A few hours ago the Independent newspaper published this piece written by Jon Stone under the headline “Michael Gove obstructs investigation into Greensill scandal by blocking witness from appearing at inquiry” which is very interesting, and also very disturbing. This piece relates to Gove’s unwillingness for one of his senior Civil Servants to take part in the inquiry, even though according to the article, Sue Gray’s Office “had accepted the committee’s investigation to be questioned” and later in the piece there is the comment
Committee chair and Conservative MP William Wragg said: “Sue Gray’s office had accepted our approach to have her appear to answer important questions surrounding Lex Greensill’s position at the heart of Government. Regrettably, the rug has been pulled from under us by the Cabinet Office.
Part of the article states
When The Independent approached the Cabinet Office about this decision, the department pointed to an answer given by Mr Gove in the Commons last week.
So it is always useful to go to the source of the information which took place on Thursday as part of the Topical Questions to the Cabinet Office. The question came from William Wragg and indeed two days earlier on a piece of new legislation Michael Gove stated
Both Front-Bench teams are committed to the legislation, and it follows on from an excellent report by the Public Administration and Constitutional Affairs Committee, chaired by my hon. Friend Mr Wragg, and from recommendations made by the Constitution Committee in the other place.
So based on that alone one would assume that the agreement from Sue Gray to attend and the positive attitude that Gove claims to have to William Wragg, that he would accept the request. Sadly he didn’t and this is the question and the response
WW: In the inquiry by the Select Committee on Public Administration and Constitutional Affairs into the collapse of Greensill Capital, many of our witnesses so far have prayed in aid the advice given to them by Sue Gray, who at the time was director general for propriety and ethics at the Cabinet Office. She was invited to attend our Committee on Tuesday; her office initially accepted that invitation, but I am told that she has now declined it on the advice of those more senior at the Cabinet Office. It is vital that the Committee be able to hear from Ms Gray, given that she was mentioned so many times by others. May I therefore ask my right hon. Friend the Chancellor of the Duchy of Lancaster to ensure that she will attend on Tuesday as planned?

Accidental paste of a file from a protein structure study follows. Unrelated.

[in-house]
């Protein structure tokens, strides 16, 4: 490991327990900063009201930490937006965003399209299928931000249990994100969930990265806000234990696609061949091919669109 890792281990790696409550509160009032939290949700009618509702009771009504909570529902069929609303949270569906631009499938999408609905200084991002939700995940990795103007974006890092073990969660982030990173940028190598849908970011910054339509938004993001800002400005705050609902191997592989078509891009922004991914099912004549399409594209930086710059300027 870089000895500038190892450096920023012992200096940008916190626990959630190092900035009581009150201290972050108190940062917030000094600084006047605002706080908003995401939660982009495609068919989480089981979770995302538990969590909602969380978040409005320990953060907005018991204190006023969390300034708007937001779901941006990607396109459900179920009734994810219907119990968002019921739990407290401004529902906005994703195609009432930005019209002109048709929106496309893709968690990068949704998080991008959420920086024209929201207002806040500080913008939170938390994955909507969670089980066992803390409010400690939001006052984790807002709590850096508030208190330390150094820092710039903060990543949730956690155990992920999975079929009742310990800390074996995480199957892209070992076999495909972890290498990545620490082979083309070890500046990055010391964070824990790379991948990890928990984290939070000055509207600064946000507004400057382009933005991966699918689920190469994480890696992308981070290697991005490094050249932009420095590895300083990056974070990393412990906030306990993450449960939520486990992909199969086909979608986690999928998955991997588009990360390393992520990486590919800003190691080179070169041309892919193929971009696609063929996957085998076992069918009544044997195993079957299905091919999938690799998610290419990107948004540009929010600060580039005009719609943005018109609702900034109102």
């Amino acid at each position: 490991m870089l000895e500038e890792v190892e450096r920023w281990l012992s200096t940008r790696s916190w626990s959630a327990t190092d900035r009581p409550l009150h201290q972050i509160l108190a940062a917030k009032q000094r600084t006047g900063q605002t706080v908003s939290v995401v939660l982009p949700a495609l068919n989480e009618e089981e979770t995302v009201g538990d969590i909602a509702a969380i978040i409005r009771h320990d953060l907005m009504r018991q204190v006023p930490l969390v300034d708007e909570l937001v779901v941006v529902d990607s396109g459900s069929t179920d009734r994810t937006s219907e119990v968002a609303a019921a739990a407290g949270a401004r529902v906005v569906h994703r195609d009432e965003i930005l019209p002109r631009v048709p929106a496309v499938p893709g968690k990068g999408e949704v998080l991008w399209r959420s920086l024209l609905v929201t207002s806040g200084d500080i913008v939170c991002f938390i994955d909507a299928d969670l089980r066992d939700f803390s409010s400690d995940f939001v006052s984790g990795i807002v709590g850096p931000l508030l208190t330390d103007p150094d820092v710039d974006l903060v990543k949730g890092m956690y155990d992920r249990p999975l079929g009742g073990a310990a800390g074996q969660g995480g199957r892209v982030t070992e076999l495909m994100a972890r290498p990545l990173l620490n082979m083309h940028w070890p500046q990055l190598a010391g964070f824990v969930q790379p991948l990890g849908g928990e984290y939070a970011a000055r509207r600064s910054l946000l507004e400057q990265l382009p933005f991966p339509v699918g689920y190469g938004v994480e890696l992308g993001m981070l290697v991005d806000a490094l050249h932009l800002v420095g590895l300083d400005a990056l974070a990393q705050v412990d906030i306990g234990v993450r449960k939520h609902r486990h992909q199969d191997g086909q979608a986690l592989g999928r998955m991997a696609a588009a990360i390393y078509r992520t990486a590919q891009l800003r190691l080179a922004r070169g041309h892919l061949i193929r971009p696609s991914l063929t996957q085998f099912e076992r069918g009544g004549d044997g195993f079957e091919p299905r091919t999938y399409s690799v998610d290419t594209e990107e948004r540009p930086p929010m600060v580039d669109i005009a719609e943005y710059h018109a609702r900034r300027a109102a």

MG: My hon. Friend chairs the Committee brilliantly, but there are rules—the Osmotherly rules. They stress that serving civil servants act only in accordance with the wishes of Ministers and therefore it is rarely appropriate for them to appear to be questioned in the way that my hon. Friend would like. So I am ready, willing and able to appear in front of the Committee, but it is my view that it would be inappropriate for a serving civil servant to appear in the way that my hon. Friend requests.
So before we consider the Osmotherly Rules, it is worth recalling how many times in recent weeks Michael Gove has been asked a question and he chooses not to turn up and instead sends one of his junior Ministers to attend. That indicates that he is not at all accountable himself. However there is this piece in Wikipedia which covers Osmotherly Rules. The first sentence is
The Osmotherly Rules, named for their author, a civil servant in the Machinery of Government Division of the British Cabinet Office named E. B. C. Osmotherly, are a set of internal guidelines specifying how government departments should provide evidence to parliamentary select committees.
It then goes on to state
As to an overarching principle the rules state that civil servants (“officials”) are not directly accountable to Parliament; rather, Secretaries of State, Ministers of State, Parliamentary Under-Secretaries of State and Parliamentary Private Secretaries (as the elected/appointed agents of the Crown) are so accountable to Parliament. Their civil servants, essentially carrying out actions under ministerial powers and authority, are merely responsible to them, and thus cannot be summoned by Select Committees, as they are protected by the same rule that prevents Members of Parliament being summoned. In general, if there is a dispute about the attendance of an official, the relevant minister should attend instead as a matter of courtesy.
It is certainly clear that Osmotherly is intended to protect Civil Servants, but there are hundreds of cases when Civil Servants have appeared in Select Committees both alongside and individually from their Ministers. It is certainly clear that this is an attempt by Parliament to identify what has happened and if Sue Gray is able to help explain that, surely we cannot justify a barrier to her appearance when she is not being challenged, but revealing what took place!